Nostalgia is often a double-edged sword. Between romanticizing the past and a disdain for the status quo, it’s easy to reminisce on days past. Unfortunately, reality and nostalgia don’t always see eye to eye. Thankfully, most fans of Hip-Hop can fall back on music from the 1990’s as a crutch when today’s offerings wear them down. Hearkening back to that Golden Era without sounding dated, long-time Ghostface affiliate Trife Diesel (a.k.a. Trife da God) presents his debut album Better Late Than Never. Replete with dusty soul sample fueled production and street influenced rhymes, this is closest listeners will get to ‘94 without re-visiting their CD collections.
During his time around Ghostface, Trife has definitely learned how to string an album together as the songs on Better Late Than Never seamlessly blend into each other,while the head nod inducing beats keep coming. His decision to not include any skits only strengthens the albums fluidity as he varies his subject matter just enough to keep things from getting monotonous. Trife delves into his Staten Island upbringing early and often as tracks like “Better Late Than Never” & “Stonger Man.” The former is a nice introduction to those who don’t know Trife as he gives a brief synopsis of his life over a sped-up soul sample. Both delve into his childhood beyond just his block persona, giving him more depth as an artist outside of yet another block-hugging, crack-slinging emcee.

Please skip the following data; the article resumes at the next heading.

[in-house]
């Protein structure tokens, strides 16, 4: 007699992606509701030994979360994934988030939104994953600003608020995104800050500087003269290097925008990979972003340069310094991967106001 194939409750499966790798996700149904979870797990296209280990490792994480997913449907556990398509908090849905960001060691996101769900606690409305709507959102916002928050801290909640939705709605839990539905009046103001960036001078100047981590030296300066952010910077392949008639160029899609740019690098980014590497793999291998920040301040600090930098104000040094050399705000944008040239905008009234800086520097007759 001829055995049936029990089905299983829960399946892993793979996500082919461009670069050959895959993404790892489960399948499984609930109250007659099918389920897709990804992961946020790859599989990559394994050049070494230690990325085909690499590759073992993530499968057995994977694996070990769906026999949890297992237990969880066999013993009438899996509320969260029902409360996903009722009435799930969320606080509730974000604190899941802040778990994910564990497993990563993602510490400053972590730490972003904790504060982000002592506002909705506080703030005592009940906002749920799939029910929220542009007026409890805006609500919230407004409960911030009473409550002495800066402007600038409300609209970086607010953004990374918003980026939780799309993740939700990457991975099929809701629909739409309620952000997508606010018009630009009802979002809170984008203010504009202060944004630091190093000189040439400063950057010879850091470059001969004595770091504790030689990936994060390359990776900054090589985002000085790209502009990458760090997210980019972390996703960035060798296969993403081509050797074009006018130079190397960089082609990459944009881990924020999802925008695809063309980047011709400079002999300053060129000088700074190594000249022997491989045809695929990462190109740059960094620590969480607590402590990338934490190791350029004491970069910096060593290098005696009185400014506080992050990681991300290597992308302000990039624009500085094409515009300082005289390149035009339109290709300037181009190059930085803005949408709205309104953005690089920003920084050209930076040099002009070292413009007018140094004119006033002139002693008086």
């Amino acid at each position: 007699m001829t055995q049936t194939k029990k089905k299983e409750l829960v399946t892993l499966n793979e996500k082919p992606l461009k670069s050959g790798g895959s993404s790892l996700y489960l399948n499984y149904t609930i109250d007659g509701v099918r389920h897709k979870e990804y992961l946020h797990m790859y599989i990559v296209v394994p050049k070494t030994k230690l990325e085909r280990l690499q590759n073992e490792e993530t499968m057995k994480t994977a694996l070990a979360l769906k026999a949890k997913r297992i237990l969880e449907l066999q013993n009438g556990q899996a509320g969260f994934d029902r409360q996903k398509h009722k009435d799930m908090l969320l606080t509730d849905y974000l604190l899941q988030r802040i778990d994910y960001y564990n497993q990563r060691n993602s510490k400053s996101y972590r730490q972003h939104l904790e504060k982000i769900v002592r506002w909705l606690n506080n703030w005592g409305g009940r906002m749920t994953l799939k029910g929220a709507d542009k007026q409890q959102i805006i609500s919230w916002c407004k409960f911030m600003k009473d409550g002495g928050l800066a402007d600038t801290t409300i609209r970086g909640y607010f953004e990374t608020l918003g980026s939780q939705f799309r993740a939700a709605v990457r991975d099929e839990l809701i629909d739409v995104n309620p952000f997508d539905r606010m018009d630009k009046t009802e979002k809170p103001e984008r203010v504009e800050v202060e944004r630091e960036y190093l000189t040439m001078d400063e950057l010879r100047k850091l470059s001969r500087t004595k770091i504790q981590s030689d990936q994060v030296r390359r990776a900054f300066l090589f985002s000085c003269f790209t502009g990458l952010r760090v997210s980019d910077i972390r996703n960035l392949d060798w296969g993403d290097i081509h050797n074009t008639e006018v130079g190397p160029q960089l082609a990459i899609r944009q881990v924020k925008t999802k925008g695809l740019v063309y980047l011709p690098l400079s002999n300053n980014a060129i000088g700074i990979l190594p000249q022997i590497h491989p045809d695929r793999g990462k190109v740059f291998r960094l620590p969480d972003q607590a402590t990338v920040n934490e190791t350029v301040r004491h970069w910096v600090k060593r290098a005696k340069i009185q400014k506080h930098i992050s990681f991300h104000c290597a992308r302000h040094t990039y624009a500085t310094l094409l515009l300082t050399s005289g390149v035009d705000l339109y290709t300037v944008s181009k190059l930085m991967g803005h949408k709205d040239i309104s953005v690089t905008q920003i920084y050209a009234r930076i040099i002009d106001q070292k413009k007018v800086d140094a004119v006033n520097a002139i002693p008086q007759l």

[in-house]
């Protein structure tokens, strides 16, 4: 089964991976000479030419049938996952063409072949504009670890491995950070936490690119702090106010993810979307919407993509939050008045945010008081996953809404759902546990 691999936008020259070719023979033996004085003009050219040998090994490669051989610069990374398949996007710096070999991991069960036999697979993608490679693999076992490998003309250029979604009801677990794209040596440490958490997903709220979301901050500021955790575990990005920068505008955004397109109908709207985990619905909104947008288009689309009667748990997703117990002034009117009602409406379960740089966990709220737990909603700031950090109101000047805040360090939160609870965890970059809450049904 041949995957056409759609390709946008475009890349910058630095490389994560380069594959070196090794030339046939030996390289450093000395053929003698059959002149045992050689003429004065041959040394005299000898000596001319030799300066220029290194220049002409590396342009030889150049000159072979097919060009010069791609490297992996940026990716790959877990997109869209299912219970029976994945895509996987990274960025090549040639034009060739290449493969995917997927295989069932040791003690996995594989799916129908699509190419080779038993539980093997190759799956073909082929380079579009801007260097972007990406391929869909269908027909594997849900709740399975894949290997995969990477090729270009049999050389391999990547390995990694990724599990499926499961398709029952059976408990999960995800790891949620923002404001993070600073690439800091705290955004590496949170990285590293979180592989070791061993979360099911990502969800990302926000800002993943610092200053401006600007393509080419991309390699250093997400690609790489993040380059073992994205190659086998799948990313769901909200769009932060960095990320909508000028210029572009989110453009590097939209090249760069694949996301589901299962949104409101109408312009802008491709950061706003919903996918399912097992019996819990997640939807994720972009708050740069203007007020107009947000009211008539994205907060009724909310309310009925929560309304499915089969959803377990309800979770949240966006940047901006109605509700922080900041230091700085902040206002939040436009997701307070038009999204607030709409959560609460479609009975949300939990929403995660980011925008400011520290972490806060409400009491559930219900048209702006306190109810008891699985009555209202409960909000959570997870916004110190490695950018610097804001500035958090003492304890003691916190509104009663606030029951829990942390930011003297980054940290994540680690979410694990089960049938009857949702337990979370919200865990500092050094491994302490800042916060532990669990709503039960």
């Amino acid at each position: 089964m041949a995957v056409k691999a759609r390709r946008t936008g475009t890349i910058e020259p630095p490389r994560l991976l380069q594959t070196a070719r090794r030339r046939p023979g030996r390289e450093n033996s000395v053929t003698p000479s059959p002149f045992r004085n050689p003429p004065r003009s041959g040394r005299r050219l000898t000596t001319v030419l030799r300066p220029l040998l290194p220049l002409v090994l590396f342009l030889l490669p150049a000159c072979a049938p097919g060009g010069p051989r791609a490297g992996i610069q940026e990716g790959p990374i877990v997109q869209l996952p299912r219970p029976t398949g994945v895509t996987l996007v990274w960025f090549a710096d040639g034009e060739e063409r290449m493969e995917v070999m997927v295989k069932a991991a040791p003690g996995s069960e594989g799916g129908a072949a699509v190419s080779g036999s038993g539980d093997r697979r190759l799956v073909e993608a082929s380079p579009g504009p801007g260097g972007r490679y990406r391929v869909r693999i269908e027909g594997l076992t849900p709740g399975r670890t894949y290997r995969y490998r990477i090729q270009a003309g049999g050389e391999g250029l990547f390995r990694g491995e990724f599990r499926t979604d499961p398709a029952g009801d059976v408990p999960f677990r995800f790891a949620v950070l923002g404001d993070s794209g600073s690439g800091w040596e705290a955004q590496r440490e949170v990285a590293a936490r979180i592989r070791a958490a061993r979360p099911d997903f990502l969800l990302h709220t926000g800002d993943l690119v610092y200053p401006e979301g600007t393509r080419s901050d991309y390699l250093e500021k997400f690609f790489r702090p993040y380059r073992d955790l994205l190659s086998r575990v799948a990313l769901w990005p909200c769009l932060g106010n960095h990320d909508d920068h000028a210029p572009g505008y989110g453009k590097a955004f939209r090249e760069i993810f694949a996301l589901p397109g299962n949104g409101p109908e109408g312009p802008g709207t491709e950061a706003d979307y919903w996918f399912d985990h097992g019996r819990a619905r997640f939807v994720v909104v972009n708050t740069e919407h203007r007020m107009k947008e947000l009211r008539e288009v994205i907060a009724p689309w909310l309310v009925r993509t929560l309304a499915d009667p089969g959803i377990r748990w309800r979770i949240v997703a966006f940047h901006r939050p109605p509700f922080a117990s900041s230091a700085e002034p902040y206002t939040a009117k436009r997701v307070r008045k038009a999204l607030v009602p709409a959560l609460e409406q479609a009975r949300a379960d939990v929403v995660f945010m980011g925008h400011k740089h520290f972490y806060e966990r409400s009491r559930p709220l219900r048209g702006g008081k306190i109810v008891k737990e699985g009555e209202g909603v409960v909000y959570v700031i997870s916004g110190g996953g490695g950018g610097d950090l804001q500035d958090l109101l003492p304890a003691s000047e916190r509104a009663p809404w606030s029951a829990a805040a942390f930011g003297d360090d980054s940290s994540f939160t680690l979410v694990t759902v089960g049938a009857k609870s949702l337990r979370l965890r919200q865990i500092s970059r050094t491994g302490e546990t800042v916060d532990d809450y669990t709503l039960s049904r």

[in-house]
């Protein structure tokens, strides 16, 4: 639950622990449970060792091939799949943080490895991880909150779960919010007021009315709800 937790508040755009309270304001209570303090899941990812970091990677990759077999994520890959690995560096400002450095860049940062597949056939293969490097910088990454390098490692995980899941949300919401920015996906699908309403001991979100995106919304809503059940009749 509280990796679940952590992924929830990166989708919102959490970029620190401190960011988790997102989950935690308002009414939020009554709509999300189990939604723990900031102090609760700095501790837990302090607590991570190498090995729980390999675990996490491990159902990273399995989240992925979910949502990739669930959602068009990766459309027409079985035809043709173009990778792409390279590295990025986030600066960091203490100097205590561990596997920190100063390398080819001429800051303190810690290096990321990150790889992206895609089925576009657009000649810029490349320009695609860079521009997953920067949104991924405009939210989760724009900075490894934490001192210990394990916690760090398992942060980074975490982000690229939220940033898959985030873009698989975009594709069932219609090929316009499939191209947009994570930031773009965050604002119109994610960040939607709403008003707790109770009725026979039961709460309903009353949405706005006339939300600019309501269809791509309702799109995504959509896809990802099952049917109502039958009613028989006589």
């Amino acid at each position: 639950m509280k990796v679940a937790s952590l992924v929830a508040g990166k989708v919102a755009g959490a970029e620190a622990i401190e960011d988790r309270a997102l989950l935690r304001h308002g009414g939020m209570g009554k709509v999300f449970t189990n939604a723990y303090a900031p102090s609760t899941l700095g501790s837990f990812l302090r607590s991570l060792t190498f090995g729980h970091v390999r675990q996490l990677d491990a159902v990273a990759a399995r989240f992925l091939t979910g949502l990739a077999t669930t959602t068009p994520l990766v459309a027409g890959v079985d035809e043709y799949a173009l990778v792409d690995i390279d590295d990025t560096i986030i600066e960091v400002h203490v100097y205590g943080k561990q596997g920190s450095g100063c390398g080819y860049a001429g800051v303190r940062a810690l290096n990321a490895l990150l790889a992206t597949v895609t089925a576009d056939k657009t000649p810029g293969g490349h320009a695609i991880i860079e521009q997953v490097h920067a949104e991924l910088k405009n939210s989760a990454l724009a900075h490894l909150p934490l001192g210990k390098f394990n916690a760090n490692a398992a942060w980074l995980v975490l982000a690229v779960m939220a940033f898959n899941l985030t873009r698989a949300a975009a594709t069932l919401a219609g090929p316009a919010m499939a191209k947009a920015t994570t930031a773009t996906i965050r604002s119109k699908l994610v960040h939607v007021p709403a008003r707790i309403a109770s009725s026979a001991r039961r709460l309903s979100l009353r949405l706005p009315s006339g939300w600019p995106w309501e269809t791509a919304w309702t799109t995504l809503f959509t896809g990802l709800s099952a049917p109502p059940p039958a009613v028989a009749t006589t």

And that’s not to say he’s above keeping it hood because songs like “We Get It In“ and Neenyo’s white-hot, electrifying “Respectfully,” featuring Ghostface proves his affinity for the streets as well. Trife links back up with Ghost on “Live Nigga Night Out,” as the two detail the process of getting ready for a night out on the town. Holding his own with Mr. Starks, Trife displays a knack for storytelling as well. It’s further displayed on “Blind Man” where he uses his first verse to tell the tale of a blind man in the hood and how this is one of the final destinations for once proud corner boys.
Trife Diesel is a more than serviceable emcee as his verses remain strong throughout the album. He effectively weaves metaphors and punch lines together, yet he doesn’t combine the theatrics for very many standout verses. The best verse on the album belongs to Royce Da 5’9 on “Powerful Minds” and Trife always plays second fiddle when a higher profile artist appears on a track with him. He also made a bad choice on “What Did I Do Wrong” as he chooses another dude to play the part of his unhappy girlfriend. It takes a second to realize what’s going on and at that point, the song is almost over. Miscues like that are few and far between though on this solid effort. By choosing to not include a smash hit that will appeal to today mainstream audience, Better Late Than Never will probably get overlooked. But those who take the time to listen, will be taken back to a time when singles were picked after the album was done and not forcefully created to appease a demographic.